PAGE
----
Posted by: Patricia Salkin | August 13, 2010

Ninth Circuit Court of Appeals Holds that Measure 37 Waivers in Oregon Do Not Constitute Contracts

The United State Court of Appeals for the 9th Circuit reversed a lower federal court’s decision holding that waivers in Jackson County, Oregon which allowed governments to choose between paying compensation to property owners for loss of fair market value or waiving enforcement of land use regulations, were valid contracts.  

Plaintiffs filed a claim under the Measure 37 waiver against Jackson County when a zoning restriction imposed on their property after purchase reduced its fair market value by $30 million.  The county issued an order validating plaintiff’s claim and waiving the specific zoning regulations of their property, but then rescinded the waiver after Measure 49 took effect and nullified Measure 37’s compensation provisions. 

United States District Judge Owen M. Panner held the Measure 37 waivers were valid and enforceable contracts because both the wording and parties conduct showed mutual intent that the waivers were binding; plaintiffs’ agreement to drop claims for monetary compensation in exchange for the county’s waiver of zoning regulations demonstrated mutual consideration; and the county’s refusal to honor the waiver substantially impaired this agreement.  Judge Panner, in rejecting the statutory construction of Measure 49’s effects which violated the Contracts Clause by eliminating plaintiffs’ contractual rights and going beyond its legitimate purpose, concluded that Measure 49 did not apply to Measure 37 waivers.  

He also ruled Measure 37 was a final quasi-judicial order because Jackson County’s decision to grant or deny a waiver was limited by the waiver’s pre-existing requirements rather than left to the county’s discretion, and the Board of Commissioners was required to apply the waiver’s pre-existing standards to each property owner’s particular circumstances.  Since neither party sought judicial review of the Measure 37 waivers, Measure 49 could not overrule county’s quasi-judicial decision without violating separation of powers.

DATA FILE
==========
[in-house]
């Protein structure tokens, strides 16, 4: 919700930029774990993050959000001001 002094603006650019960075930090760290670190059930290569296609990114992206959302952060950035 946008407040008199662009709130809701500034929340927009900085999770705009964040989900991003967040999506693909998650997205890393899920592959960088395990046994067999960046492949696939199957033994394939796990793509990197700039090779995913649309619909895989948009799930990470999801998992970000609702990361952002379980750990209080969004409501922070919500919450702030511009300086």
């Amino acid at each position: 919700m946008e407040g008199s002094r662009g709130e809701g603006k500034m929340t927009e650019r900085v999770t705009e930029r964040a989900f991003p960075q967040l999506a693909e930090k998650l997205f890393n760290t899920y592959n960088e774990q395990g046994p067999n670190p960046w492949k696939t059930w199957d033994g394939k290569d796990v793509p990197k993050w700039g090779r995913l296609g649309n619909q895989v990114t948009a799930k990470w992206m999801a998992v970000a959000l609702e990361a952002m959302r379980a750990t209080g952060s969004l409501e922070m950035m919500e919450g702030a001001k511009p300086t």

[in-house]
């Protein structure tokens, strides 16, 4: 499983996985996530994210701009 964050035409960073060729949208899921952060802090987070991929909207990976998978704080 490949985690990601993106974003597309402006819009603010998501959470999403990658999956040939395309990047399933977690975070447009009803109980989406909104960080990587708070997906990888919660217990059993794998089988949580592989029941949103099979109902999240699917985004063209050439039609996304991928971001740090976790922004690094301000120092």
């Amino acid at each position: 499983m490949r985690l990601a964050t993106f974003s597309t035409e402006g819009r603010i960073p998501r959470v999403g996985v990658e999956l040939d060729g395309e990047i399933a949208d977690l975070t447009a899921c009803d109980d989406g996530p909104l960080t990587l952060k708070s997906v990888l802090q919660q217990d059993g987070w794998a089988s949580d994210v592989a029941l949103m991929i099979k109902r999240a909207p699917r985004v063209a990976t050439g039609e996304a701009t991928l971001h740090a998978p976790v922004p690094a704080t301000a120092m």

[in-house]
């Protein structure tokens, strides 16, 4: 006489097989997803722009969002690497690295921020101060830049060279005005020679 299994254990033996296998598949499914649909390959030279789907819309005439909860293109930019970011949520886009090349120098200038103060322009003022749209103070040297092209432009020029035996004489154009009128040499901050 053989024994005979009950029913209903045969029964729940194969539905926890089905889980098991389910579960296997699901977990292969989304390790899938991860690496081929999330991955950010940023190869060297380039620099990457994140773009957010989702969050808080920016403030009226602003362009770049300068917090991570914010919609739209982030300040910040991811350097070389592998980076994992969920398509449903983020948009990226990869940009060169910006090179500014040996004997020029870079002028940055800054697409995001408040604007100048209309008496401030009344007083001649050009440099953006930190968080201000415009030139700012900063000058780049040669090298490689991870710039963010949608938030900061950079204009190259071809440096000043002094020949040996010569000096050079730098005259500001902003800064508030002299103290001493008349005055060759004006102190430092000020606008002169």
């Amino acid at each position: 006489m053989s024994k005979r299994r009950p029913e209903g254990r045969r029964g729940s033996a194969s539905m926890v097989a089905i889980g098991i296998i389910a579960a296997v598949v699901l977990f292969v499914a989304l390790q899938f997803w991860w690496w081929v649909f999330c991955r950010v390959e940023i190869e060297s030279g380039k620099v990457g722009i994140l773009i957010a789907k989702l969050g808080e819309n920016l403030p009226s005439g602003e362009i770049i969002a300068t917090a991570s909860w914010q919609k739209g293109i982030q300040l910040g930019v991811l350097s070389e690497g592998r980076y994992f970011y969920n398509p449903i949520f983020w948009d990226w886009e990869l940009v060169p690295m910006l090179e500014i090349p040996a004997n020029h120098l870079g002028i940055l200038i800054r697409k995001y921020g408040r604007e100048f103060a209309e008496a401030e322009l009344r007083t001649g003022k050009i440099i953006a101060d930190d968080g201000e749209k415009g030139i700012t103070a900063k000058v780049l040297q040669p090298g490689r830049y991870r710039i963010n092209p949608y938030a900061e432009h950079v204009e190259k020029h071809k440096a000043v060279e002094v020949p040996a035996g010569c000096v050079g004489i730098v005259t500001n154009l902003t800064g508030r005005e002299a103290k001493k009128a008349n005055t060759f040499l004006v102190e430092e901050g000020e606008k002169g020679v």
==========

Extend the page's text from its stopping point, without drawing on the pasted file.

On appeal, the 9th Circuit disagreed with the lower court on both counts, holding the Measure 37 waivers themselves were not evidence of a contract because there was no offer, acceptance or consideration, and they did not constitute quasi-judicial decisions because they were administrative decisions. The statement in the waiver disavowing any promise to the property owners that they will “eventually be able to put the property to any particular use” was evidence no contract was formed, thus failing to satisfy a claim under the Contracts Clause.   Since the county was acting in an administrative role when deciding whether to grant or deny the waivers, they did not act in a quasi-judicial rule and the waivers were not court judgments. 

Citizens for Constitutional Fairness v Jackson County, 2010 WL 2836106 (9th Cir. (OR) 7/20/2010). 

The Ninth Circuit’s Memorandum Can be Accessed at: http://www.ca9.uscourts.gov/memoranda/view_subpage.php?pk_id=0000003848


Responses

  1. I am so thankful for the ruling. I live in a floodway where all our rights were waived. We did not receive compensation for the violations that took place and we face floodding every year til the property grows it berry bushes back. We have been denied all rights – we went to LUBA and lost while there in the internet Jackson County Posted wetland violations on the subject property, but did not disclose it to us. We can only assume LUBA knew about them. LUBA affirmed the land use and basically took away all the money we spent during three years of appeals. We have seen the same property owner spray blue chemicals into the wetlands and animals come up and die on our property. We live within 15 feet of Wards Creek. We bought our house more than 30 years ago and never realized how dangerous it was to live so close to one. We were the victims!


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